ISLAMABAD: After receiving a complaint from the Khyber Pakhtunkhwa (KP) health ministry, the Drug Regulatory Authority of Pakistan (Drap) has launched a crackdown on the sale of spurious, substandard, unregistered and banned medicines.

Drap Chief Executive Officer Dr Mohammad Aslam said the process to regulate medicines had also been intensified to check the trade of spurious and alternative medicines.

Last week, Secretary Health KP Mohammad Abid Majeed wrote a letter to the Secretary Ministry of National Health Services Ayub Sheikh, raising the issue of unregistered medicines being sold in the market.

The letter said the promulgation of the Drap Act 2012 had given a legal cover to the over the counter (OTC) drugs and alternative medicines as previously they were excluded from the definition of drugs.

Official says unregistered homeopathic, herbal, ayurvedic, nutritional drugs and food supplements are being sold as medicines

It may be clarified that OTC drugs are directly sold to consumers without a prescription from a healthcare professional. Except allopathic all the drugs, including herbal, Unani and homeopathy, are called alternative medicines.

The letter alleged that soon after the promulgation of the Act, a number of fictitious firms started pouring so-called food supplements, infant and baby formulae and herbal medicinal products into the market.

“Invariably, all these so-called alternative medicines were reported as containing allopathic ingredients openly sold in the market. From January to June 2016, as many as 534 nutrition/alternative medicines were analysed by the provincial drug laboratories. It was found that there were ingredients which could be damaging to the public health,” the letter said.

The medicines have fake labels and addresses that sometimes claimed that the manufactures were based in the Western countries. However, there was no import document.

“These include homeopathic, herbal, ayurvedic, Chinese, nutritional drugs and food supplements which are actually unregistered but are sold as alternative medicines. The so-called ‘natural’ products of any category are not natural at all,” it added.

The provincial health secretary sought a ban on the practice until a comprehensive mechanism was formulated to ensure standards, clinical efficacy and controlled prices.

A doctor at the Pakistan Institute of Medical Sciences (Pims) requesting anonymity confirmed that allopathic medicines were being sold in the name of herbal products but at very high rates.

“On the other hand, a number of companies have stopped manufacturing allopathic medicines and are now producing alternative medicines,” he alleged.

In reply to a question, he said ‘cod liver oil’ was given to children, women and elderly people as it was good for the bones.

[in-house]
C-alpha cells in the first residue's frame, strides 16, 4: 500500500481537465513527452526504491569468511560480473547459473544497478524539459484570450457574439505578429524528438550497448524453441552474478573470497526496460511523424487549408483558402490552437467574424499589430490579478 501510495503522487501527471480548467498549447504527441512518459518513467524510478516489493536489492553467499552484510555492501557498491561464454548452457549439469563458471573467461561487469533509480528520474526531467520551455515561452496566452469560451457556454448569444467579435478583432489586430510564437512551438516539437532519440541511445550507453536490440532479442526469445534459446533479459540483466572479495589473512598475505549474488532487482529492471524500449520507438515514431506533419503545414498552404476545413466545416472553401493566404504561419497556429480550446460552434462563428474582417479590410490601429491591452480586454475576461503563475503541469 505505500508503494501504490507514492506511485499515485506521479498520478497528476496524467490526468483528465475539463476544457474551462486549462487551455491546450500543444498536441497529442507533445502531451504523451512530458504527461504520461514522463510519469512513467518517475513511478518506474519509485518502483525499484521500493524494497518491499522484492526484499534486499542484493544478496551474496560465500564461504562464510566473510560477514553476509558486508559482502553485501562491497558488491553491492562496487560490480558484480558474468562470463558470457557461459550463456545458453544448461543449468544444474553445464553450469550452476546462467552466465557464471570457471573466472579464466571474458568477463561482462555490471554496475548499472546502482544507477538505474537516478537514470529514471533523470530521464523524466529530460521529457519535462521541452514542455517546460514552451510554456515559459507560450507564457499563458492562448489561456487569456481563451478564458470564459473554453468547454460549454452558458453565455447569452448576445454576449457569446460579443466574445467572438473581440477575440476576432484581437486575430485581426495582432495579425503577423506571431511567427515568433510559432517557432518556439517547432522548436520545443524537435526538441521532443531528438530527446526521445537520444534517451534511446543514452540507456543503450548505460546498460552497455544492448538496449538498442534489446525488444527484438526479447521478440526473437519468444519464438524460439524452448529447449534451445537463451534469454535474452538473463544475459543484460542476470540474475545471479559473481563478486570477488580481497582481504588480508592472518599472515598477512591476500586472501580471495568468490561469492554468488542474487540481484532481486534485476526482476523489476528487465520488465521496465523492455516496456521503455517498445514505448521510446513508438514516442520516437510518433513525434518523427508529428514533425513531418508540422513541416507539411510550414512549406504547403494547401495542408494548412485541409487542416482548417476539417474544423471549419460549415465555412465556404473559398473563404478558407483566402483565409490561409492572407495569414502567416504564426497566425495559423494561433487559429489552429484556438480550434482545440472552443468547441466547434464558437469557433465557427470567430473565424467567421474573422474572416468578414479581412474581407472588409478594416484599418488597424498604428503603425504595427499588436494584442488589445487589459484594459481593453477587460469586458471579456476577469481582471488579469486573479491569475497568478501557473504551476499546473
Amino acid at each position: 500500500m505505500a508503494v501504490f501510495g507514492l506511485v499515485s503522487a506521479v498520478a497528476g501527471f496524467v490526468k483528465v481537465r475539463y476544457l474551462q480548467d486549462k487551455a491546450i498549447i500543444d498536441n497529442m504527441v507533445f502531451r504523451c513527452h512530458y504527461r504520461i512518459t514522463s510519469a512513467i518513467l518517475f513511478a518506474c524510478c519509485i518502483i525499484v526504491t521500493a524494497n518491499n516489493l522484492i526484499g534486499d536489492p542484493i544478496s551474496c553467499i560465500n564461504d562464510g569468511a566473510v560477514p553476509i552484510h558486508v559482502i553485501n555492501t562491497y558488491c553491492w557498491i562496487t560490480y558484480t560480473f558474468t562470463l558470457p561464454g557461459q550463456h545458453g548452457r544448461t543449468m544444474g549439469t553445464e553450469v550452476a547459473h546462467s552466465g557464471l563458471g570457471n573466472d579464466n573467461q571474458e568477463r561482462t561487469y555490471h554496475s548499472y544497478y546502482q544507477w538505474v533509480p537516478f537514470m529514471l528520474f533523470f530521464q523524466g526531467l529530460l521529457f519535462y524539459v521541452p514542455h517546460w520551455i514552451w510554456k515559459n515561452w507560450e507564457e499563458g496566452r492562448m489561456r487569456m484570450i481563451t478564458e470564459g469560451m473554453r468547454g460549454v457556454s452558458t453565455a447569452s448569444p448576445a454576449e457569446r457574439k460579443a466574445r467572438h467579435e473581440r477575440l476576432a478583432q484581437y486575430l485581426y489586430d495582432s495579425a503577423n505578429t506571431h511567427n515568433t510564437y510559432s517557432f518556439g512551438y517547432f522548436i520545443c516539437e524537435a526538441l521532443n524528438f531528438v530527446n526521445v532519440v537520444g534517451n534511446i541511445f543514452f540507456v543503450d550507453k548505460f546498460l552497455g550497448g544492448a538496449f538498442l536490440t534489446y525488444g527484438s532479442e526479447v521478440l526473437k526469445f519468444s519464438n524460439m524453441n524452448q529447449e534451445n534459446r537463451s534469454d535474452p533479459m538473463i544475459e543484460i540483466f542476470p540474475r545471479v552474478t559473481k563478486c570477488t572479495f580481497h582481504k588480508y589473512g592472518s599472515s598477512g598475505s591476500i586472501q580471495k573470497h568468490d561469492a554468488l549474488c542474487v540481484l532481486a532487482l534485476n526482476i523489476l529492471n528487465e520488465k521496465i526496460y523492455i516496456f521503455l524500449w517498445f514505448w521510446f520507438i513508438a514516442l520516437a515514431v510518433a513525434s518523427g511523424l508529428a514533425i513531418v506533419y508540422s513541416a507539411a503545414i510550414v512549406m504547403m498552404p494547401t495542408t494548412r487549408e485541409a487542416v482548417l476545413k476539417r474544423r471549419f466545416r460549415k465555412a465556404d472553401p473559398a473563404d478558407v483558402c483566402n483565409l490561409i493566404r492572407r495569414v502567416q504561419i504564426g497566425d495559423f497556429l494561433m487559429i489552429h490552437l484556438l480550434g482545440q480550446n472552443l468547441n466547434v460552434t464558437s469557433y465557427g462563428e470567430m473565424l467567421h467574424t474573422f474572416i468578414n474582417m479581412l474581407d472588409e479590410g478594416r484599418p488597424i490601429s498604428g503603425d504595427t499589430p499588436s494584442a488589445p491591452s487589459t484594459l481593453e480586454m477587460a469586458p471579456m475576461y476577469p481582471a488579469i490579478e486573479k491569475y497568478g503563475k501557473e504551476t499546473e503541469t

“However, a bottle of the cod liver oil, which was sold for Rs150, has disappeared from the market and the same oil is now available for Rs1,200 after being renamed as herbal oil.”

He said a bottle of surbex T (vitamin) was availed for Rs50 in the market but the same capsules were also being sold for Rs1,500 under the label of an alternative medicine. Allopathic medicines are made under licensing and in a controlled environment but no one knows where and how herbal medicines and food supplements are produced, he said.

On the other hand, he added, doctors have started suggesting food supplements, instead of allopathic medicines, because they get financial benefits from the companies. If this practice continues, within a few years, some allopathic medicines will disappear from the market and only food supplements will be available.

“The companies are offering cash incentives, foreign trips and even arranging vehicles and family functions for doctors to ensure that they prescribe alternative drugs. There is a need to take strict measures to stop this practice,” he said.

Dr Aslam told Dawn that there was a chain of companies, retailers and doctors that suggested selling alternative medicines.

“We have made a policy under which every medicine and company has to be enlisted so that we will be able to have a check on them. All over the world, non-regulated companies are brought in the semi-regulated and then regulated market. We have started that process and things are now improving.”

He said the importance of the drug quality was increasing in the country because of the steps taken by the government to ensure quality control, registration process and manufacturing facilities.

“We have enhanced the level of inspection and are putting a check on the prices. This will help in addressing the complaints from provinces,” he said.

Published in Dawn, December 16th, 2016



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